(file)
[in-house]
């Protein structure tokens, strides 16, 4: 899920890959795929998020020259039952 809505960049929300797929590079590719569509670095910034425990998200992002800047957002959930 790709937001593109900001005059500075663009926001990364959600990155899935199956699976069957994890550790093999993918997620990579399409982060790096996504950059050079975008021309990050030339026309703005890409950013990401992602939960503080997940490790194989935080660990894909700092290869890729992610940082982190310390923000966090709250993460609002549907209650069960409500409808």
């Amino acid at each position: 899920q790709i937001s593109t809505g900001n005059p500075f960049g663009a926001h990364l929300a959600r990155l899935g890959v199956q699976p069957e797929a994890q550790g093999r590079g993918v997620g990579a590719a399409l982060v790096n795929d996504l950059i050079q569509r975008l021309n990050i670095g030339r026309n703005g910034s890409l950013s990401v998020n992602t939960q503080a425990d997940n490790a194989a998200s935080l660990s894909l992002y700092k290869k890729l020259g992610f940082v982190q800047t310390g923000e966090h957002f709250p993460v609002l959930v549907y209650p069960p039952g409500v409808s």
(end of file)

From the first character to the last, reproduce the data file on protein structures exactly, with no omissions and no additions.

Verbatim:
[in-house]
């Protein structure tokens, strides 16, 4: 899920890959795929998020020259039952 809505960049929300797929590079590719569509670095910034425990998200992002800047957002959930 790709937001593109900001005059500075663009926001990364959600990155899935199956699976069957994890550790093999993918997620990579399409982060790096996504950059050079975008021309990050030339026309703005890409950013990401992602939960503080997940490790194989935080660990894909700092290869890729992610940082982190310390923000966090709250993460609002549907209650069960409500409808």
């Amino acid at each position: 899920q790709i937001s593109t809505g900001n005059p500075f960049g663009a926001h990364l929300a959600r990155l899935g890959v199956q699976p069957e797929a994890q550790g093999r590079g993918v997620g990579a590719a399409l982060v790096n795929d996504l950059i050079q569509r975008l021309n990050i670095g030339r026309n703005g910034s890409l950013s990401v998020n992602t939960q503080a425990d997940n490790a194989a998200s935080l660990s894909l992002y700092k290869k890729l020259g992610f940082v982190q800047t310390g923000e966090h957002f709250p993460v609002l959930v549907y209650p069960p039952g409500v409808s």